The process that the Biden administration has launched that could lead to the delisting of Chinese companies (discussed at length in this paper) could have the greatest negative impact on this trend of growing financial ties. The core issue involves the inability of US regulators to examine the audit work conducted by accounting firms in China and Hong Kong for the companies listed on Wall Street. This has followed years of scandals involving listed Chinese companies’ cooking their books. A long standoff over the issue led the US Congress last year to pass the Holding Foreign Companies Accountable Act (HFCA), which President Trump signed in December 2020. The Securities and Exchange Commission issued implementing regulations on March 24, 2021, which went into effect at the end of April.
If the Public Company Accounting Oversight Board (PCAOB), a nonprofit corporation established by Congress to oversee the audits of listed companies, certifies that it has not been able to review the Chinese companies’ audits for three consecutive years, then the SEC is empowered to delist those companies. When the SEC’s clock will start ticking is still to be formally determined, but it is possible that delisting could begin as soon as 2024. The listed companies already are making plans to decamp by setting up secondary listings in Hong Kong, a more welcoming destination now that IPOs have become so difficult in mainland markets. In the past year, the Hong Kong stock exchange has revised its listing requirements to make it easier for technology and internet companies to list, a regulatory step that has opened the door to the secondary listings.
The Chinese government has placed roadblocks in the path of PCAOB audits on national security grounds, although many of the Wall Street-listed companies do not have any clear government or military connections. While there has been some hope that a solution to the issue still might be negotiated in the next three years, the new law will complicate any talks. That is because the regulations go beyond the audit issue to require companies to certify that they are not owned or controlled by “a government entity” and to disclose whether their directors are members of the Chinese Communist Party (CCP), or if their articles of incorporation contain any “charter of the CCP.”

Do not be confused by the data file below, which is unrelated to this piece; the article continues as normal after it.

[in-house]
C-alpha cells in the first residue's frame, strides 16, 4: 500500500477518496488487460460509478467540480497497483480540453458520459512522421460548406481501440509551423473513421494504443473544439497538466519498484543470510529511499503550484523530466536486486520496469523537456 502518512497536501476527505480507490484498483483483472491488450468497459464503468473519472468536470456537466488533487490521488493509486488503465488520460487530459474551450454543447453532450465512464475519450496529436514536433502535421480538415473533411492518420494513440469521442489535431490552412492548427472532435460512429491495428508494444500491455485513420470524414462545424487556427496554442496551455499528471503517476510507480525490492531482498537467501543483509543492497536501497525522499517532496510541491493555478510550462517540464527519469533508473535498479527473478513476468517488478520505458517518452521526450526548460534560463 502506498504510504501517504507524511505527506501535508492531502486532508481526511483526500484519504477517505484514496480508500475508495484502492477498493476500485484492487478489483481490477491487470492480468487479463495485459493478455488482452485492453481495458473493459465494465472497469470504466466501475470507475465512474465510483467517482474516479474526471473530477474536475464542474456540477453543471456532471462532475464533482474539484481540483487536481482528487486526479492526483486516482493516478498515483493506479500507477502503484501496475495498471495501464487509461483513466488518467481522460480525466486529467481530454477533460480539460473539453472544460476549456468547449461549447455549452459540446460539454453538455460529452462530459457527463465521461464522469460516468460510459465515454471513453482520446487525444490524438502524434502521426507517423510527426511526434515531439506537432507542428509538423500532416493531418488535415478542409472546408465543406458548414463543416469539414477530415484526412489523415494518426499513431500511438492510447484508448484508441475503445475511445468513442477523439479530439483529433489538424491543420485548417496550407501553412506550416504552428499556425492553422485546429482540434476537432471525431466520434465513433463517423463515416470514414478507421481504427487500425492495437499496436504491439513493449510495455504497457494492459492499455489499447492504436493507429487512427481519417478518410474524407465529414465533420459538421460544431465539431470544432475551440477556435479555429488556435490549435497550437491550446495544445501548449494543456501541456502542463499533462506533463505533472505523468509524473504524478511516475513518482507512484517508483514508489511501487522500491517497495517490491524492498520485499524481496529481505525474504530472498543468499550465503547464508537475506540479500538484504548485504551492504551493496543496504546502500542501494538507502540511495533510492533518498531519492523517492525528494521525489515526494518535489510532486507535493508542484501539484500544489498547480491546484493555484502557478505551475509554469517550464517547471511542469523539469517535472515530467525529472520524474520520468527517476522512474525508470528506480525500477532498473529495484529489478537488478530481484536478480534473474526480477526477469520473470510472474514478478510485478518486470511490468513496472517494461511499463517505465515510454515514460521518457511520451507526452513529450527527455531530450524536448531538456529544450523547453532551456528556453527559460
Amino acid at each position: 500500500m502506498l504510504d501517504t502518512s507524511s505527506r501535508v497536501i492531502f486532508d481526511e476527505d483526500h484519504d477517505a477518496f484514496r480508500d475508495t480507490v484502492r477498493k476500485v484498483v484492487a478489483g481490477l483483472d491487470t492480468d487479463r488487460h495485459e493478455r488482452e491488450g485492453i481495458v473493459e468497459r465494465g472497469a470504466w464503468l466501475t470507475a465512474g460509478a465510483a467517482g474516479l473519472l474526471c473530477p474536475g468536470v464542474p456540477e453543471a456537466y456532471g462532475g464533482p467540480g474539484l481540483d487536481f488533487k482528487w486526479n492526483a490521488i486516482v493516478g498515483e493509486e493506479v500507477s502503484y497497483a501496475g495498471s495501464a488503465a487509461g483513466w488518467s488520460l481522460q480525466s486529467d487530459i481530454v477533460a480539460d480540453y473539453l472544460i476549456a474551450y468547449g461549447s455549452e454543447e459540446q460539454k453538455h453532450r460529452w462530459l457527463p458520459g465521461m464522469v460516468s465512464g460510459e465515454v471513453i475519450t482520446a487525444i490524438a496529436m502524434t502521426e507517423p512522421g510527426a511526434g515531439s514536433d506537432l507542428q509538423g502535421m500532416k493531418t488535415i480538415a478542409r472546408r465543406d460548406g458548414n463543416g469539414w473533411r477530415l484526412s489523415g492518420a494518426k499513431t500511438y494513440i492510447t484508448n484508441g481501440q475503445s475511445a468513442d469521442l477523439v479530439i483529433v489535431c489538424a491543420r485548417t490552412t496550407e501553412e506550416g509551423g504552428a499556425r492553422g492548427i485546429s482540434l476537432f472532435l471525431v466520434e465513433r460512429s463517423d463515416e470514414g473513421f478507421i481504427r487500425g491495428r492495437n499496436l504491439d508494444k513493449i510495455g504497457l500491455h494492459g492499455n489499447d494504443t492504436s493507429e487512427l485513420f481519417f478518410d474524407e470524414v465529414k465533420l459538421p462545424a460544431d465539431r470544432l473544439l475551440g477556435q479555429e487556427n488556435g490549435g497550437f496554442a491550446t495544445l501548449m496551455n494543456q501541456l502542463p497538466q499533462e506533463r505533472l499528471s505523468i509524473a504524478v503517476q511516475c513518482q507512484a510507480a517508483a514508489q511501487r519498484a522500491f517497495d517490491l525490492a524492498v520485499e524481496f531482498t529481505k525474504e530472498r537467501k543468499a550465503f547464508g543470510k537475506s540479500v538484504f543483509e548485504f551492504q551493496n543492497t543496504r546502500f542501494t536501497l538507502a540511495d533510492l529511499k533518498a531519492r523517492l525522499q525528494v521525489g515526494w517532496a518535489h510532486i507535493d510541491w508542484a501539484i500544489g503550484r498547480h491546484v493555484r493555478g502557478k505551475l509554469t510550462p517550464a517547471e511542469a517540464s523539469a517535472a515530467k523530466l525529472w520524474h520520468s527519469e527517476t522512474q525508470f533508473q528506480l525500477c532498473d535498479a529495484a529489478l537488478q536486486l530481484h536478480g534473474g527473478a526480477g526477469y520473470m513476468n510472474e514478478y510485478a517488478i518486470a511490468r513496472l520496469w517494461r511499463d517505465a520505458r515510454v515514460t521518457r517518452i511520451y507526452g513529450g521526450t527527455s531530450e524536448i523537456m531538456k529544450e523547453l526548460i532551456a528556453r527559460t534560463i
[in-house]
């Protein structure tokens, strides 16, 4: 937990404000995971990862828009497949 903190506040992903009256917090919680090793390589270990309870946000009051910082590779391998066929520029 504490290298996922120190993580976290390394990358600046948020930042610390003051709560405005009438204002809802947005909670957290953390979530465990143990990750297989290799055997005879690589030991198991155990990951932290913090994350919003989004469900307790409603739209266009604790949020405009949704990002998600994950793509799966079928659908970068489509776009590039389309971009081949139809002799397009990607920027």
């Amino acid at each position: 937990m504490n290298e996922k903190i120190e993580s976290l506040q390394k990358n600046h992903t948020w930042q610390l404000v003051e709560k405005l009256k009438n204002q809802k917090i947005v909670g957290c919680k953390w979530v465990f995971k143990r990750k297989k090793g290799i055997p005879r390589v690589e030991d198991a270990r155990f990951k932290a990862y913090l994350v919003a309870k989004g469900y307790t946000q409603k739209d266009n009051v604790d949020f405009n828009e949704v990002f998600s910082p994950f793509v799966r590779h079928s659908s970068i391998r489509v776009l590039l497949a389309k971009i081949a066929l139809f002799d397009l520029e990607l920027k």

These requirements will be seen in Beijing as part and parcel of Washington’s harsh criticism of CCP rule, and certainly not something China’s leaders will be prepared to negotiate. All of which suggests the increasing inevitability of mass delistings.
That appears to be the conclusion drawn by US investors, who are watching the issue closely. Despite the lengthening queue of Chinese companies eager to issue IPOs on Wall Street—many of them with the financial backing of Alibaba and Tencent—and brokers suggesting that the short-term business prospects of the listed companies outweigh the medium-term risk of delisting, investors seem to be taking a decidedly negative view. Since the beginning of 2021, the Standard & Poor’s 500 index of major listed US companies is up 12.5 percent. But a separate S&P index for listed Chinese companies has fallen about 25 percent from a mid-February peak, shortly before the SEC regulations were released.
The selloff may demonstrate that institutional investors are shifting their holdings to the Chinese companies’ secondary listings in Hong Kong (no doubt including traders at the investment banks that have garnered fees for arranging those listings). By contrast, less-nimble, retail investors probably are losing money, something that will become more common if the SEC sets in motion the delisting process.
The question is whether ejecting a couple of hundred Chinese companies from US markets will inflict deeper, systemic pain. The centrality of US financial markets in the global economy is unquestioned, as is the principle that all countries should adhere to laws and rules that protect investors. But Beijing will seek to benefit as the Biden administration loosens the ties that bind international capital to Wall Street—even if China’s actions entail a loss of prestige for violating international norms.
Jeremy Mark is a senior fellow with the Atlantic Council’s GeoEconomics Center. He previously worked for the IMF and the Asian Wall Street Journal. Follow him on Twitter @JedMark888.
At the intersection of economics, finance, and foreign policy, the GeoEconomics Center is a translation hub with the goal of helping shape a better global economic future.